Kurdish music overcame harsh oppression
Despite being completely banned and brutally suppressed by Turkish, Iranian, Syrian, and Iraqi regimes for decades, Kurdish music has survived and thrived.
In the past, Kurdish musicians were arrested for their Kurdish songs and even killed by those regimes. Those regimes banned everything related to Kurdish music and songs.
“Saddam’s regime banned all kinds of books on Kurdish music,” said Abdullah Jamal, a Kurdish music expert. “In the 1980s, when I was doing my masters in music, I had no sources, no books about Kurdish music. And if you had a book about it, you would have been arrested, or worse, killed.”
Kurdish music is distinct from Arabic, Persian, Turkish, or Armenian music. It is unique in its vocals and rhythms.
Kurdish musical instruments include tanbur, saz, qernete, duduk, kaval, shimshal (long flute), zurna (oboe), drum, and daf.
Each village, each town, each region in Kurdistan has its unique music. Siya Chamana, for instance, belongs only to the Hawraman region, where each village has its own different version. Hayran is another example that is a mark of Erbil city and its surroundings. Hayran is about mountains, romance, social and cultural stories, and anecdotes.
Kurdish folklore music has three genres: Chirokbej (storytellers), dengbej (bards), and stranbej (popular singers).
Kurdish music has different songs and styles for each profession and season. Payizok, for instance, is about the return to the summer pastures. There are different songs for different chores in the village. For example, these include songs about drwena (harvesting corps), sawarkutan (grinding burgul), qurshelan (clay works), and many more.
There are also hundreds of different types of Kurdish dance. For each type, there is a specific song. Chamary and helparke, for instance, have their own songs.
Kurdish music is rich with scales (meqams). Khawkar, hore, lawk, hayran, lawje, khurshidi, ay ay, bait, and many more.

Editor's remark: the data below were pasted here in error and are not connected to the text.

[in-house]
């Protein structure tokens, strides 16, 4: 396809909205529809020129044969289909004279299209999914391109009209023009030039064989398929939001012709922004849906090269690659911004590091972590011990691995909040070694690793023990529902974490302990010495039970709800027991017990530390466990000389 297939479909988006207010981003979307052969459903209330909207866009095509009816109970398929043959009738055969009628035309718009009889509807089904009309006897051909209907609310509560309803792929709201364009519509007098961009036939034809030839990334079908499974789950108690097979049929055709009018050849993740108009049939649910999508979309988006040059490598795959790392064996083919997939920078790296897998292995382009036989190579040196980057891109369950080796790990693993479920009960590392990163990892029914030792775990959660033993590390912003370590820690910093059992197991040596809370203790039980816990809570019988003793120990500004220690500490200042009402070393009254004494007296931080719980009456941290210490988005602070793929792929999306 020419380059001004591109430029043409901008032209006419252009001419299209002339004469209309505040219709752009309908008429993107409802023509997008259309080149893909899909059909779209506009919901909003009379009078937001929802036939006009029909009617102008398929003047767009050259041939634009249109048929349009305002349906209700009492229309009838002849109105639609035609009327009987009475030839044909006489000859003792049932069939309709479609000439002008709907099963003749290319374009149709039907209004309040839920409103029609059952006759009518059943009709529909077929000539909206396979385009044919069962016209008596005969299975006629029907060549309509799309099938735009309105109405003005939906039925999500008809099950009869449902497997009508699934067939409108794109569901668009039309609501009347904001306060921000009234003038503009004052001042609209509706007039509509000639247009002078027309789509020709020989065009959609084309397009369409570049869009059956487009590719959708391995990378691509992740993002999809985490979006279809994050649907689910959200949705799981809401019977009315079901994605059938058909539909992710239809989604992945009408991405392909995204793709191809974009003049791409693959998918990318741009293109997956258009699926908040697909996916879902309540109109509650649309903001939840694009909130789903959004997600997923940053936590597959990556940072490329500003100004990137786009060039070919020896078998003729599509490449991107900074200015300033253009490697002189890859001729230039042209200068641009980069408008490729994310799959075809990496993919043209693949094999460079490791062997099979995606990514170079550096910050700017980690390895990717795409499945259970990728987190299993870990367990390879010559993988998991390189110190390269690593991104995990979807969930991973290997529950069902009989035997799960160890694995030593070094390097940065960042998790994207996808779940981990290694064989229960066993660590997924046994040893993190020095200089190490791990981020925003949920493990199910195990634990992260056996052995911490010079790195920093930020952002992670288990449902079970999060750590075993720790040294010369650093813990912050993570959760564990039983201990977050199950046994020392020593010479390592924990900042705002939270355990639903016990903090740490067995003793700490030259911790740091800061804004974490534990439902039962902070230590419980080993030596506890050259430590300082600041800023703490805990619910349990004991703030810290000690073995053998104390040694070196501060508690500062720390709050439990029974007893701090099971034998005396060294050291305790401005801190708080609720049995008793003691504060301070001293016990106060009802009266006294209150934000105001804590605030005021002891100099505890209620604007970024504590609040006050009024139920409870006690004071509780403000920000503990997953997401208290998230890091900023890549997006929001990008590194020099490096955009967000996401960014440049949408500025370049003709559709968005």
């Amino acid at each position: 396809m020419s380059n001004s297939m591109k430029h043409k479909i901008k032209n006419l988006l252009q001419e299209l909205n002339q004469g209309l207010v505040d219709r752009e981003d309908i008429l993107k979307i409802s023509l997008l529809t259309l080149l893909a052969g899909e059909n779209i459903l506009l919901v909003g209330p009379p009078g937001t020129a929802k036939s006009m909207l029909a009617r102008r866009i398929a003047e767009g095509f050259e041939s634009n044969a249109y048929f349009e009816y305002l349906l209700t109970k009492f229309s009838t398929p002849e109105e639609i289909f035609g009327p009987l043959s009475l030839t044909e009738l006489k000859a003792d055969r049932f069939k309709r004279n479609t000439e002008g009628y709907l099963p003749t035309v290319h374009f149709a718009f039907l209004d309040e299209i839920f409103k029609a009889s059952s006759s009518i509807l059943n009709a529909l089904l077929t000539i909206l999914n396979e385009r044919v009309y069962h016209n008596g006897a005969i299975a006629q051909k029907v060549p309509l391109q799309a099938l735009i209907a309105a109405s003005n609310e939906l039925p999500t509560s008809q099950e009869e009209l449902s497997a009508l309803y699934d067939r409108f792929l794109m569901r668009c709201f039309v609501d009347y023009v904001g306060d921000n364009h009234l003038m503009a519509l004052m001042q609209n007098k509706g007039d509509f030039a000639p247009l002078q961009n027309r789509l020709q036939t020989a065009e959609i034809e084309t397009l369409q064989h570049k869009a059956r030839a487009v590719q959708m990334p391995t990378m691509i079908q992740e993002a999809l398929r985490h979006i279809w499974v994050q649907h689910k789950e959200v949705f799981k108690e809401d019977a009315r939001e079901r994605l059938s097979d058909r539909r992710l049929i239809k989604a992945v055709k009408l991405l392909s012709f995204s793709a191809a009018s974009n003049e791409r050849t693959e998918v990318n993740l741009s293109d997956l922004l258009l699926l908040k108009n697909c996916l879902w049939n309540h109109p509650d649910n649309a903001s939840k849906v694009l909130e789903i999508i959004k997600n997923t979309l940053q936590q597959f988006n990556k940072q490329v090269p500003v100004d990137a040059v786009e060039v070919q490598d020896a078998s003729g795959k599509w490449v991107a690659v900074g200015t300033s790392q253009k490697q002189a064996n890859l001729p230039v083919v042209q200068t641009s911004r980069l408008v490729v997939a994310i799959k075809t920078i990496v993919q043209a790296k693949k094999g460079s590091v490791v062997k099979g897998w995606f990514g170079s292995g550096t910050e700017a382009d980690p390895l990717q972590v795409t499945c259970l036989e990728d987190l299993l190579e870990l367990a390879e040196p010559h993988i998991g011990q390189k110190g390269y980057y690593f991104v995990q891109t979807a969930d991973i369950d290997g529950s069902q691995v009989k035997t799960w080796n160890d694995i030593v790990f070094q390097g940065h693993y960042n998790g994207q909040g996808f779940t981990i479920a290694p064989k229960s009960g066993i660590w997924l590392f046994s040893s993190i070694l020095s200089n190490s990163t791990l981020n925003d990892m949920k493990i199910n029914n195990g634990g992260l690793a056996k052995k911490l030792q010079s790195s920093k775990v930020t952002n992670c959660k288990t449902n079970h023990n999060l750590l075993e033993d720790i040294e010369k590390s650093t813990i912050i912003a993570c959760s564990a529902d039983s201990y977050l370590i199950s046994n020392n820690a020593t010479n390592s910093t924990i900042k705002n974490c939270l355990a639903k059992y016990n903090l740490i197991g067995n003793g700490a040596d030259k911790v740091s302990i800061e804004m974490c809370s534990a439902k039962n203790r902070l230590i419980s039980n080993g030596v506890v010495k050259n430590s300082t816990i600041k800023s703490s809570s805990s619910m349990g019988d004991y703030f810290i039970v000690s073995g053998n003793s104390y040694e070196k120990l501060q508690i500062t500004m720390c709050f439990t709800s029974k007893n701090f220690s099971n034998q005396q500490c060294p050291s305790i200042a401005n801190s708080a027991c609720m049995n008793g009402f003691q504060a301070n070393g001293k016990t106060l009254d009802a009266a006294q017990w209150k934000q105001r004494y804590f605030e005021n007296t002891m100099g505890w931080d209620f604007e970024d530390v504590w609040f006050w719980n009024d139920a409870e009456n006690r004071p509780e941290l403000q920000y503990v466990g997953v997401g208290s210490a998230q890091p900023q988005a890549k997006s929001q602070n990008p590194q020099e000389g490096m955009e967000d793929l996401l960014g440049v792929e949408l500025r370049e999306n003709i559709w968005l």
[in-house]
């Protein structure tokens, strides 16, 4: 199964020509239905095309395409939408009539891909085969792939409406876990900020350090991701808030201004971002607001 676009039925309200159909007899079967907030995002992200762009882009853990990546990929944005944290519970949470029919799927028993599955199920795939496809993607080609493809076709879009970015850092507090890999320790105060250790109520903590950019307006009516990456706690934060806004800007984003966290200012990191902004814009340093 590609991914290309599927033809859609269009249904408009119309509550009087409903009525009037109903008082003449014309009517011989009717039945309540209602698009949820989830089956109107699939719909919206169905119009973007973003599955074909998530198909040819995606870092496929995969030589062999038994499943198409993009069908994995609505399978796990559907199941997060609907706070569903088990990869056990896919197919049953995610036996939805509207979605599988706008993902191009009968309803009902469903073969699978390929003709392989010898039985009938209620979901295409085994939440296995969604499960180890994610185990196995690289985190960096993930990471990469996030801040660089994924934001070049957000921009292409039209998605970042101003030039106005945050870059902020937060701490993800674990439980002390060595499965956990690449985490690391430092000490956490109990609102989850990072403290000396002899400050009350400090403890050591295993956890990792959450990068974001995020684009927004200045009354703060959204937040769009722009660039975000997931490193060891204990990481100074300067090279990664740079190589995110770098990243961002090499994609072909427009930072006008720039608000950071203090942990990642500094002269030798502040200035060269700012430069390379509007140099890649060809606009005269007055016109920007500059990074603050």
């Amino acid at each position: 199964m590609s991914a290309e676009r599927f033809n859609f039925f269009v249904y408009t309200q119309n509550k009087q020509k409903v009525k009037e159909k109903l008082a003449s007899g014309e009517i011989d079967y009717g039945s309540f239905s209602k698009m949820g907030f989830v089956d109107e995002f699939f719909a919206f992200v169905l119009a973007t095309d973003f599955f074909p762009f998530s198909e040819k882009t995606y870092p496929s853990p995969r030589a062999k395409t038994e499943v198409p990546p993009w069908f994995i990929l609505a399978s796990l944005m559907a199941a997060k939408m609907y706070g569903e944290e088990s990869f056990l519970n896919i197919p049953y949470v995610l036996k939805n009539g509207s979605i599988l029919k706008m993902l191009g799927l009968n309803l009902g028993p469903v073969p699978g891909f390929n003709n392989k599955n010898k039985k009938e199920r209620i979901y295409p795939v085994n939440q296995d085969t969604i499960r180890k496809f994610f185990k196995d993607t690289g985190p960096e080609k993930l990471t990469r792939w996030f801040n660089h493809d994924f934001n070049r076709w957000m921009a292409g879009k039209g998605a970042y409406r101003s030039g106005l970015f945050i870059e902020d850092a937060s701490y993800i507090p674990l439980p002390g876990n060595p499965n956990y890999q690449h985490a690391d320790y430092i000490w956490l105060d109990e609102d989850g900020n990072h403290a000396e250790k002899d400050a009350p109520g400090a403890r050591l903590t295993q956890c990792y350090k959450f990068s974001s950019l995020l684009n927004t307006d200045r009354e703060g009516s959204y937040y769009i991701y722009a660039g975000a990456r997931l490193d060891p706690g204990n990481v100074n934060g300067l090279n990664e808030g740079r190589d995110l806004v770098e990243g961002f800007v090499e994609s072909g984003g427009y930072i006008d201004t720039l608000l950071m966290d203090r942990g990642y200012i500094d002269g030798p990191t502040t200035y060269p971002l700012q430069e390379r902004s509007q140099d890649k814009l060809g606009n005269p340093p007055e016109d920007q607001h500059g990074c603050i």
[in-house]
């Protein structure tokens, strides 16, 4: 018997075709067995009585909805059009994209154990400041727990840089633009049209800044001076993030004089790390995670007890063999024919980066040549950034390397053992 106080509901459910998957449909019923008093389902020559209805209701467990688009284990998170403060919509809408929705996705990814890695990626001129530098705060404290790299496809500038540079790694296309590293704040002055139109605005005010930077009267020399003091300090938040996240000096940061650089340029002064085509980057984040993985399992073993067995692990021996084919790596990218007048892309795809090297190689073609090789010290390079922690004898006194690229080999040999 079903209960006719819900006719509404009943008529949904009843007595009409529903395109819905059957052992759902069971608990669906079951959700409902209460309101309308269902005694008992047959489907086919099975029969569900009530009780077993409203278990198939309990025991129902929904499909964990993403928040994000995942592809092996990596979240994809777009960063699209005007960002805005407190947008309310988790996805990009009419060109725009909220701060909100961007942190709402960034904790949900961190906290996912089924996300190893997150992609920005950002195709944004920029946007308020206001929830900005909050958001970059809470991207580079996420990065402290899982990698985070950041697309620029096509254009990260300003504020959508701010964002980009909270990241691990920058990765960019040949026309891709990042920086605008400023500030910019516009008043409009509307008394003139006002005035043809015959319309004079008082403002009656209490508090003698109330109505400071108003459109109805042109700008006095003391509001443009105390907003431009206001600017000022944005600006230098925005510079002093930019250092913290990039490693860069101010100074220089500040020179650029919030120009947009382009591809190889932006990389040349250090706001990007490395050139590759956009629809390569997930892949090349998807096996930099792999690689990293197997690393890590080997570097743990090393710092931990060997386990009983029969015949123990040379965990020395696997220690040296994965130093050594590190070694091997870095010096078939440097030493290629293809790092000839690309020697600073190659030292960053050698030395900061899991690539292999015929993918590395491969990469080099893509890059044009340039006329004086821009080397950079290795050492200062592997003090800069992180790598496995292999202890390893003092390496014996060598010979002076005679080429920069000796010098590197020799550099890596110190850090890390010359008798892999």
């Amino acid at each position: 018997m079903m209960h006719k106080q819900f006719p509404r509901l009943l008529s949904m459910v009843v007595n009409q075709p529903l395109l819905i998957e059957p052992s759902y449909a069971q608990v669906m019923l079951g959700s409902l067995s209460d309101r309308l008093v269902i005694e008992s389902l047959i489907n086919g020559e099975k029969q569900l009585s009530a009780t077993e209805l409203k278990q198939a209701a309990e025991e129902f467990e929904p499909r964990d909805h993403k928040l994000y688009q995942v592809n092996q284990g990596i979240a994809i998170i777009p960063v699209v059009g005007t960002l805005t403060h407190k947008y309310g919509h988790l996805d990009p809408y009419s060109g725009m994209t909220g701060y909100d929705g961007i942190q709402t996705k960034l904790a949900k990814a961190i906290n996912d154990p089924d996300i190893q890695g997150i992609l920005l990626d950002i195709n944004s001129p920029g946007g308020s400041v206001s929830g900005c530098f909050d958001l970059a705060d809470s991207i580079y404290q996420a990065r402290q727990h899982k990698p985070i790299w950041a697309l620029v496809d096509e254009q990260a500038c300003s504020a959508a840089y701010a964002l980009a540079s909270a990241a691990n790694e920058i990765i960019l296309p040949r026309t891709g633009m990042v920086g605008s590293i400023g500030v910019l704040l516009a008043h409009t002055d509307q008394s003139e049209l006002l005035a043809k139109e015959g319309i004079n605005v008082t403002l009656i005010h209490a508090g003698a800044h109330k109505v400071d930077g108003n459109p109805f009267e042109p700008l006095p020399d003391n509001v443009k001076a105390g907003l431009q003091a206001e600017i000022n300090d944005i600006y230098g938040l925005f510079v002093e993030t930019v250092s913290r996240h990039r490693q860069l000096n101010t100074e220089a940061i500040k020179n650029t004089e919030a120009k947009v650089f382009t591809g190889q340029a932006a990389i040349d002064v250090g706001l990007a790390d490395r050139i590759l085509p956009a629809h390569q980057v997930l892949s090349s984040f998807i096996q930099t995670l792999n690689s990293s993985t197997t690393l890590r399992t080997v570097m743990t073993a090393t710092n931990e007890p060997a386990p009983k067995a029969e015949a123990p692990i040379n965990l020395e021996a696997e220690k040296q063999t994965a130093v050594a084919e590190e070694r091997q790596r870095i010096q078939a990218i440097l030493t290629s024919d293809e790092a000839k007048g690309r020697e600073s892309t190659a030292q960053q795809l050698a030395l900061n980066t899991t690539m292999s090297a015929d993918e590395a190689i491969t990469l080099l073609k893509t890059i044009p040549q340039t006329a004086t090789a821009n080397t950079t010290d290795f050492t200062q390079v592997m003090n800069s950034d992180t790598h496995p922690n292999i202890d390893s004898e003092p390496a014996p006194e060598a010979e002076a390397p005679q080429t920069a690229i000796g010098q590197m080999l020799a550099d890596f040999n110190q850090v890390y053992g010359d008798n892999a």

“Each meqam expresses a part of the Kurdish suffering,” said Mohammed Baqi, a Kurdish music historian. “Ay ay in Garmiyan area is for disappointment and sad times of separation. Lawk is for the heroes who did not return in the fights.”
And each meqam belongs to some specific regions. Bait, for instance, belongs to the Mukryan area, Chamary to Kirmansha, hayran to Erbil, hora to Sharazoor, and so on.
Baqi explains that the source of Kurdish music is agricultural and religious practices.
Due to political reasons, not much has been documented about Kurdish music. However, there have been some works protecting the culture.
Komitas, an Armenian priest and composer, collected 12 Kurdish melodies, amongst the earliest ones, and published them in 1903 in a book titled “Chansones Kurdes” (The Kurdish songs).
Baqi published his detailed book about the history of Kurdish music in 2018.
Jean During, a French ethnomusicologist, has collected and studied Kurdish music as part of his journeys to Iran, Azerbaijan, and Afghanistan. One of his notable books is about a famous Kurdish musician Ustad Nour Ali Ilahi (1897-1974), whose music is unique.
Kurdish music flourished when pressure from the international community reduced censorship. Many Kurdish music groups emerged and that developed the culture. The Kamkars (Kamkaran) is one such example.
“Kamkaran brought the Kurdish music to the world stage on a different level, a professional level,” noted Jamal. “They did not only maintain our music, but also made it better.”
The Kamkars is a Kurdish musical family group consisting of seven brothers and one sister. They perform worldwide. Its most notable performance was in the 2003 Nobel Peace Prize ceremony.
“Music for the Kurdish people was part of a bigger revolution,” Baqi said. “Part of the freedom we have now is because of our music, so powerful and so amazing.”